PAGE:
Five years ago, I had the great pleasure of reviewing a pair of PSM Super Monitor speakers from NSMT, which is an affiliate company of Role Audio. I was sad to part with the speakers because they were beautifully made and produced music in a dynamic and natural way that was quite captivating. I discovered that Role Audio/NSMT, located in North Carolina, builds its own cabinets and uses the finest OEM drivers, modifying them to get the performance desired for each speaker model.
It also turns out that Erol Ricketts, president/designer of Role Audio/NSMT, is a master at transmission line loading strategies that you rarely find used in today’s speakers. The reason for this is because of the cost to build them correctly and the delicate combination of scientific principles and artistic ability required to fine-tune the final sound by ear. Instead of trying to dampen or kill off the back wave of a driver, a transmission line (think of a pipe organ) lets the back wave travel the length of a tuned (both by size and damping) internal enclosure and exit to an open port. If this is done correctly, the speaker can produce an immense soundstage with a deep, powerful, and tuneful bass in a small speaker design. I was very pleased when Erol asked if I would be interested in reviewing his revised floorstanding model, the Enterprise, which retails for $3,495 per pair in the upgraded finish of satin black and red birch hard wood ($3,295/pair the all-satin-black finish).
Another interesting aspect of Role Audio is that it is a totally green company. All of its loudspeakers are produced with non-toxic lumber, adhesives, paints, and materials. The lumber is sealed in-house to prevent out-gassing of any residual formaldehyde or other toxic vapors that may be present.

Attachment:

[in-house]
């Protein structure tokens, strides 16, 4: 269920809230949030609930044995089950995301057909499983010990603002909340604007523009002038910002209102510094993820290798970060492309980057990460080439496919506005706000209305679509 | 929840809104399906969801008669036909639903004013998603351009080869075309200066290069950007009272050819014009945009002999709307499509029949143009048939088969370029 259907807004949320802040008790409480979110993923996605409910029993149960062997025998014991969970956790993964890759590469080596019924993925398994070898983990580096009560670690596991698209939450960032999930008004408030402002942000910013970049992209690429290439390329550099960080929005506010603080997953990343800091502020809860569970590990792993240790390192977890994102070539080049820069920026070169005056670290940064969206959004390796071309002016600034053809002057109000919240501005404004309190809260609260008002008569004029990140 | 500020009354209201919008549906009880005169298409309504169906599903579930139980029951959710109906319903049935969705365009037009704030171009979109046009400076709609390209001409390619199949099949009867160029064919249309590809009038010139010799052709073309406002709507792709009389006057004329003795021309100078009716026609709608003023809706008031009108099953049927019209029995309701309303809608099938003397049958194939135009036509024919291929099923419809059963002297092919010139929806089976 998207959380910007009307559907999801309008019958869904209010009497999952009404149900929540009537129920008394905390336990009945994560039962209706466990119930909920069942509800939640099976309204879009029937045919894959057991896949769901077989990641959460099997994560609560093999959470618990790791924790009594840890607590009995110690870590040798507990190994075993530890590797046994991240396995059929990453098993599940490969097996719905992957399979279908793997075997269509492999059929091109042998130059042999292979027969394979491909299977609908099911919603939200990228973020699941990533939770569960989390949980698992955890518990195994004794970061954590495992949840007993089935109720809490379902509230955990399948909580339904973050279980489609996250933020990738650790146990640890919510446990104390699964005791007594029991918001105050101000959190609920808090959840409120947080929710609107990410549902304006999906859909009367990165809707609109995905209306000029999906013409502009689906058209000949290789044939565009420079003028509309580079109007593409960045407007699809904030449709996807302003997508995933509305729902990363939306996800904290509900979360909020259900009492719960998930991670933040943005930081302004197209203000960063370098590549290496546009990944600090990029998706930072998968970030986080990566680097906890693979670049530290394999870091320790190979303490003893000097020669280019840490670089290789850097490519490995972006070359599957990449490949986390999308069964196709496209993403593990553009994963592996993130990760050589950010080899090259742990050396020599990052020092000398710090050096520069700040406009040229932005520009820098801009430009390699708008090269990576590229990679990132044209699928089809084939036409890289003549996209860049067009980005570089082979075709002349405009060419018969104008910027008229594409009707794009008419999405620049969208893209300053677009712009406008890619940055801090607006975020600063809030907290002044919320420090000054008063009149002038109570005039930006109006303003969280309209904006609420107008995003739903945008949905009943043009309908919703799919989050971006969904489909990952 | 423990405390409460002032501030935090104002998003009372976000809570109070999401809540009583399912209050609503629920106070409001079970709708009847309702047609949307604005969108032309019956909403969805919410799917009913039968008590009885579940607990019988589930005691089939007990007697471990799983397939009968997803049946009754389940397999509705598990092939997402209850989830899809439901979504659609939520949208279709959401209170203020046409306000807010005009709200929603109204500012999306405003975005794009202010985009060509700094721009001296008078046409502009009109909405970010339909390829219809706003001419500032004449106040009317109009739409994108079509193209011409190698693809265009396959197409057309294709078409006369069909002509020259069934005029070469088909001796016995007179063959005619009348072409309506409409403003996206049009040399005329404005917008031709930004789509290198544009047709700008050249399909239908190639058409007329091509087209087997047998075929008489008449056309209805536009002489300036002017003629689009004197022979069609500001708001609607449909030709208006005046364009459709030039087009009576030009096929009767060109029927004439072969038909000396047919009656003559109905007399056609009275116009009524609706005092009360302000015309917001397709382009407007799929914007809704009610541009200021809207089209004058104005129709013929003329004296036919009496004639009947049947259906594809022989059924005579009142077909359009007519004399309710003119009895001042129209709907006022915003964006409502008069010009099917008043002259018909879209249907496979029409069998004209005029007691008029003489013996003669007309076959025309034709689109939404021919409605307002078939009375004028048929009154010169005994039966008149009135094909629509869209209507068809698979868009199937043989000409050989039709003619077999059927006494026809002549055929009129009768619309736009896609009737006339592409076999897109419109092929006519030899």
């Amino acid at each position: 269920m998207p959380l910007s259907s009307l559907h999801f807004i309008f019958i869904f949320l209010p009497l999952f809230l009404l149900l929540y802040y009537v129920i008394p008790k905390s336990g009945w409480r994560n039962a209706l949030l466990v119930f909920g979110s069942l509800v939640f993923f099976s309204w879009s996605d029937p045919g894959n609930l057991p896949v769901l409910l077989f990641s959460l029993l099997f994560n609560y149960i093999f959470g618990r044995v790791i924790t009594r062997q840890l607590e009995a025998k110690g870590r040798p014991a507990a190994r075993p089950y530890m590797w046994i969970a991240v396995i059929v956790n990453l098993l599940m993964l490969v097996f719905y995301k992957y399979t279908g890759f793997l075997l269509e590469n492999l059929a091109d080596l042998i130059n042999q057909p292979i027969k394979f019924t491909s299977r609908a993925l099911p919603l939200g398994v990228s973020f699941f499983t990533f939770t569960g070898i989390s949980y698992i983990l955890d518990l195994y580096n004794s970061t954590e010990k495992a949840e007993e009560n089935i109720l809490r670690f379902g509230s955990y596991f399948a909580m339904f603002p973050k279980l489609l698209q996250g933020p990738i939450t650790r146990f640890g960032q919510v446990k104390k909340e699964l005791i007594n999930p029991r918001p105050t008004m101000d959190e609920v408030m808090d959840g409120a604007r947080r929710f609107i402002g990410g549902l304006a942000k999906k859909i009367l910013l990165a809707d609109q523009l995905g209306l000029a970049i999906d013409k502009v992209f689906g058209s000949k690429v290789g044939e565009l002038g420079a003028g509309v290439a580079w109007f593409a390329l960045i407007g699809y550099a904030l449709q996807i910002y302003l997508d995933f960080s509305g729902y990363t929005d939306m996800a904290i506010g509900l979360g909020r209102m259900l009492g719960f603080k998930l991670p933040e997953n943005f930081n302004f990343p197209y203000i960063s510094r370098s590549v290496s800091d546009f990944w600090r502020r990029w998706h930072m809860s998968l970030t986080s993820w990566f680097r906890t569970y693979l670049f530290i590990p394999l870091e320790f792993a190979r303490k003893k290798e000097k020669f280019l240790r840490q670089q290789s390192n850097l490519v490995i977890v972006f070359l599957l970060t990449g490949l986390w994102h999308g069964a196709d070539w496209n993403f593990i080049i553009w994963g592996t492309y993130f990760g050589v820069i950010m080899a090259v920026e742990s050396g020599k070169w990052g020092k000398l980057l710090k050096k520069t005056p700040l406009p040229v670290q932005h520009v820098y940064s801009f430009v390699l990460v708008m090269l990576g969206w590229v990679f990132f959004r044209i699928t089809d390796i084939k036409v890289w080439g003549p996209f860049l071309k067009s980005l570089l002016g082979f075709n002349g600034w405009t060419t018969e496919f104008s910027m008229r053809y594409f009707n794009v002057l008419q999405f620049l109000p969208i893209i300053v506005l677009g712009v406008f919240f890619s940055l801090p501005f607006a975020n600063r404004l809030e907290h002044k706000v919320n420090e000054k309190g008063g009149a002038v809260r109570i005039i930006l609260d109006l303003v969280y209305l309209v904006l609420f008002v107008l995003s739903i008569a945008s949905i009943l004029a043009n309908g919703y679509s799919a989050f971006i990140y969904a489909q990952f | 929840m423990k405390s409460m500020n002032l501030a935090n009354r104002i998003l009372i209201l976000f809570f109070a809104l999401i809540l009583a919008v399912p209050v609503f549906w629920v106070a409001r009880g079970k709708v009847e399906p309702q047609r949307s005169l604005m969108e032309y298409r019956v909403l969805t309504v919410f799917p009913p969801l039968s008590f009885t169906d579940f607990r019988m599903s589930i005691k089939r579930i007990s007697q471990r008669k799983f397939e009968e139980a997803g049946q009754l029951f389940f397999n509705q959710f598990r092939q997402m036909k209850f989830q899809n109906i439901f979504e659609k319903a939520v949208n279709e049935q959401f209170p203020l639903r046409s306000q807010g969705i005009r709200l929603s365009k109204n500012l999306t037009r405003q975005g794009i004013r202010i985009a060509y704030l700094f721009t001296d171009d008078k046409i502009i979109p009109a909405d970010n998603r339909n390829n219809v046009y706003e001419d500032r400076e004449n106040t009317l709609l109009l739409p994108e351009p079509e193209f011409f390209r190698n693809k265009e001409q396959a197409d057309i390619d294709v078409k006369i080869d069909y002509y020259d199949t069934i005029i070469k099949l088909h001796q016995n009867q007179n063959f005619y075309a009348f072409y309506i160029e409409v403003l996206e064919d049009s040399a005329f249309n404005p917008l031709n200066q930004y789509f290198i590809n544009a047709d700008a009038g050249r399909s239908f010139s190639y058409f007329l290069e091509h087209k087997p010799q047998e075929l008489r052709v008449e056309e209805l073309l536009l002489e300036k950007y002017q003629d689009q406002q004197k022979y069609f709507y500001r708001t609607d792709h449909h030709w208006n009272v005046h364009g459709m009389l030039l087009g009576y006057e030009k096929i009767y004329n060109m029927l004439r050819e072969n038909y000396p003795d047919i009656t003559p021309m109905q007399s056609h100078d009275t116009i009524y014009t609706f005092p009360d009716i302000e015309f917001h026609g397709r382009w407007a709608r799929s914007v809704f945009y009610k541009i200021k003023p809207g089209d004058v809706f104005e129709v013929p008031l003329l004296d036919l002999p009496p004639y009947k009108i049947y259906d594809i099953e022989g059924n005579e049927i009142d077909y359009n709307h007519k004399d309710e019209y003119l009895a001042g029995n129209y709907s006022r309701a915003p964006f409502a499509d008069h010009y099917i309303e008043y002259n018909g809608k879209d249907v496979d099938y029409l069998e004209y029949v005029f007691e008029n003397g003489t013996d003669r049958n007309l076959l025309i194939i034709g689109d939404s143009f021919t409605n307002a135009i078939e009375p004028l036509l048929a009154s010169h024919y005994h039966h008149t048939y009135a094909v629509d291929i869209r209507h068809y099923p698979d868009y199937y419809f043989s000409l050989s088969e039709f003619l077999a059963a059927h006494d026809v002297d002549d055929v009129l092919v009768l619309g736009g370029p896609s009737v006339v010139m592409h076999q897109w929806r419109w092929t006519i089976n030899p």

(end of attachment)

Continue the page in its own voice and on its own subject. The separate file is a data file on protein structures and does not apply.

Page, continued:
The Enterprise is a petite floorstanding speaker that weighs 41 pounds and measures 43 inches high by 5.5 inches wide by 10.5 inches deep. The Enterprise is a two-way design that uses a soft dome tweeter and two woven carbon midrange/bass drivers mounted on plate on the upper section of the front baffle. The two carbon drivers are loaded into a DTL proprietary dual transmission line technology, and the ports are at the bottom of the speaker. On the back are two high-quality speaker wire connections. Internally, the Enterprise uses DH Labs Silversonic and oxygen-free copper wire, high-quality film foil capacitors, oxygen-free air core inductors, and a minimalist first-order crossover that uses a single inductor and a capacitor. The Enterprise’s frequency range is 35vHz to 20 kHz with a sensitivity of 90 dB. The impedance is rated at eight ohms (minimum 4.5 ohms). Each speaker mounts on metal outriggers with provided metal spikes/rubber feet. The build quality of the Enterprise speaker is at a high level of craftsmanship, and I found the combination of the matte black front, top, and back with the red birch sides to be very attractive in an understated, classy way.